Being female in a culture that sexually objectifies the female body has effects.
Girls and women are socialised into internalising the outside view of their bodies.
This means that they are more likely to habitually monitor the body and check social space for potential danger. There is a financial burden of course – taking that taxi at night, and so on.
But there is also a psychological and physical cost.
Girls and women are also far more likely to self-harm, the most widespread forms of which are denying the body adequate nourishment (anorexia) or cutting the skin.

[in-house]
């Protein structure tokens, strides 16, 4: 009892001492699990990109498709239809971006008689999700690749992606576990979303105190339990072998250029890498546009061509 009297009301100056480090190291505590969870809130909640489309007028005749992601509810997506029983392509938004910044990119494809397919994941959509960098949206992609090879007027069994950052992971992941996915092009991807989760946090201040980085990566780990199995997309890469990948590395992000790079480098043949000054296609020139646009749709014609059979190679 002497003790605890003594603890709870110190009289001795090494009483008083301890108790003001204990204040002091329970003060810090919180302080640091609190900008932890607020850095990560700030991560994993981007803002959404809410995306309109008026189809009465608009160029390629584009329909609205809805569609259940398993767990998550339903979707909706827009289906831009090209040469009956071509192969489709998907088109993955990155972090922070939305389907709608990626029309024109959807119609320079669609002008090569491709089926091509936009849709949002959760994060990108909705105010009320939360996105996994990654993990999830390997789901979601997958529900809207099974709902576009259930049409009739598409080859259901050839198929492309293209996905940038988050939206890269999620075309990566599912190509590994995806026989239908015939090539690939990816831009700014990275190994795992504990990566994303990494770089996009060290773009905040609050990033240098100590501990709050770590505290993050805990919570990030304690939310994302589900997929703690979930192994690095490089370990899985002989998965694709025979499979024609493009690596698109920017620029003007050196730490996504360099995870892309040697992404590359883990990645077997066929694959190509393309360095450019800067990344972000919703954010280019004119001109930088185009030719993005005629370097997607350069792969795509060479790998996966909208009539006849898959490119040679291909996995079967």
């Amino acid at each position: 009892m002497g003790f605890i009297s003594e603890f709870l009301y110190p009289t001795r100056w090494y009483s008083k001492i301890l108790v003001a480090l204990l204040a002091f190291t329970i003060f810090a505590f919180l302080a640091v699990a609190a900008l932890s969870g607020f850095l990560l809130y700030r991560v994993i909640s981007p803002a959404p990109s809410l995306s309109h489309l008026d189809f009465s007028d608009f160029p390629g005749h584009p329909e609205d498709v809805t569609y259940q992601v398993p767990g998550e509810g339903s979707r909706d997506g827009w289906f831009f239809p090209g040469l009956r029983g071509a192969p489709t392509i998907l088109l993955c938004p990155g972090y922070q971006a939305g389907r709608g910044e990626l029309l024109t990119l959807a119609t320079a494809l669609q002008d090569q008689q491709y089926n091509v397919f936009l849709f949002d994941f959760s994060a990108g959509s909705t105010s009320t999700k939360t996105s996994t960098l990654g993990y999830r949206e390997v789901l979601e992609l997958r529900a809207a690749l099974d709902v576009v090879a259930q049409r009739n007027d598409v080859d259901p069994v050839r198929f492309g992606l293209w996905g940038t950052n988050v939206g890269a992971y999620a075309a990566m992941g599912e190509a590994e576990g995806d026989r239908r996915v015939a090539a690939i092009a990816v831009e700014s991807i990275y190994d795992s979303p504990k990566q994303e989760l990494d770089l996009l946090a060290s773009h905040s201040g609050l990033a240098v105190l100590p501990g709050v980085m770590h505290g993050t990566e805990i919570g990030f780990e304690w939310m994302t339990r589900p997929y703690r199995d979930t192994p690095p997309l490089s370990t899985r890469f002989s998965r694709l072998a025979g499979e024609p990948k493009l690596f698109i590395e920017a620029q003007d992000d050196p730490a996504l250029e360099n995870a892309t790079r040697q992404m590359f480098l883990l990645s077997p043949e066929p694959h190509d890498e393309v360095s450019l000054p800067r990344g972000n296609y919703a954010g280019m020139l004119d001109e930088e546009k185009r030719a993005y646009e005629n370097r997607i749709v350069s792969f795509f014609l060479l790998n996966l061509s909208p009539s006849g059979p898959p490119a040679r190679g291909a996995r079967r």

Is it really right to consider these women to have a disordered sense of self, rather than view it as a symptom of society which sends out wildly contradictory messages of what it means to perform socially acceptable femininity?
Our minds are becoming more like automated data-processing machines, drained of creative dynamism and vibrancy.
While the research grows, individuals and communities have been sharply feeling the effects for a decade now.
helped fuel the feminist consciousness-raising movement. This was hardly perfect, of course, not least in neglecting how gender and madness intersect with racism, ableism and class privilege.
But it was perhaps more sophisticated than our current thinking where mental health campaigning is split off from fourth-wave feminism, and where treatment manuals for conditions that are experienced overwhelmingly by women fail to consider gender, or indeed sexual violence, at all.